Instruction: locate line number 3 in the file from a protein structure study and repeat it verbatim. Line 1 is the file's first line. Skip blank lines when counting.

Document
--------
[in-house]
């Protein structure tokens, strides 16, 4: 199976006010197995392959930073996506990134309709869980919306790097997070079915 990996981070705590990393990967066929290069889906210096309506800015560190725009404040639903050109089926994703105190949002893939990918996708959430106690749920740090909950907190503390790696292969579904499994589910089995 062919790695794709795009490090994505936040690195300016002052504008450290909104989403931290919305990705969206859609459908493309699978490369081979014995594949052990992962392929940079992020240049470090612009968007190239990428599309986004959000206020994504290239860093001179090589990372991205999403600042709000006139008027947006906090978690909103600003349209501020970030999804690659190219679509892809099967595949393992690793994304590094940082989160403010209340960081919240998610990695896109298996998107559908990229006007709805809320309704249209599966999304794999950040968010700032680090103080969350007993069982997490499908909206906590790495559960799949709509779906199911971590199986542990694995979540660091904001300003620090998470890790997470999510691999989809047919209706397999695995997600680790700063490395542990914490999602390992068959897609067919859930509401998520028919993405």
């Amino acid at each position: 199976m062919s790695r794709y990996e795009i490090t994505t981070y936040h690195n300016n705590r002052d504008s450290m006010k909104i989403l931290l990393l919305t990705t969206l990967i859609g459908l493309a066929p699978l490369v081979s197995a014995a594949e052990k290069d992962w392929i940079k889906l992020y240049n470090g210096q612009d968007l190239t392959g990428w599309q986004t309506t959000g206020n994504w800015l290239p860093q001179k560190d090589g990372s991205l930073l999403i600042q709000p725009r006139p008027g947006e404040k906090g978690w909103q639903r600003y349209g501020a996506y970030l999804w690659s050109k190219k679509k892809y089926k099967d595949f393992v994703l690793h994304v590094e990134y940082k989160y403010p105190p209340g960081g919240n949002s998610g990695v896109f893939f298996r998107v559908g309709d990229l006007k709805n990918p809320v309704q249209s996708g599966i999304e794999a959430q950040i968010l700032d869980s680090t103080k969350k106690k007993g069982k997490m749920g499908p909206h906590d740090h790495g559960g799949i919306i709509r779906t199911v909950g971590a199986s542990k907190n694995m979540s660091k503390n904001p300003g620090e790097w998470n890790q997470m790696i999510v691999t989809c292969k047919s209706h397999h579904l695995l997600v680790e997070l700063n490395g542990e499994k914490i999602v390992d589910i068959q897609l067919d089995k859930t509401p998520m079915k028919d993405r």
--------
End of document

């Amino acid at each position: 199976m062919s790695r794709y990996e795009i490090t994505t981070y936040h690195n300016n705590r002052d504008s450290m006010k909104i989403l931290l990393l919305t990705t969206l990967i859609g459908l493309a066929p699978l490369v081979s197995a014995a594949e052990k290069d992962w392929i940079k889906l992020y240049n470090g210096q612009d968007l190239t392959g990428w599309q986004t309506t959000g206020n994504w800015l290239p860093q001179k560190d090589g990372s991205l930073l999403i600042q709000p725009r006139p008027g947006e404040k906090g978690w909103q639903r600003y349209g501020a996506y970030l999804w690659s050109k190219k679509k892809y089926k099967d595949f393992v994703l690793h994304v590094e990134y940082k989160y403010p105190p209340g960081g919240n949002s998610g990695v896109f893939f298996r998107v559908g309709d990229l006007k709805n990918p809320v309704q249209s996708g599966i999304e794999a959430q950040i968010l700032d869980s680090t103080k969350k106690k007993g069982k997490m749920g499908p909206h906590d740090h790495g559960g799949i919306i709509r779906t199911v909950g971590a199986s542990k907190n694995m979540s660091k503390n904001p300003g620090e790097w998470n890790q997470m790696i999510v691999t989809c292969k047919s209706h397999h579904l695995l997600v680790e997070l700063n490395g542990e499994k914490i999602v390992d589910i068959q897609l067919d089995k859930t509401p998520m079915k028919d993405r």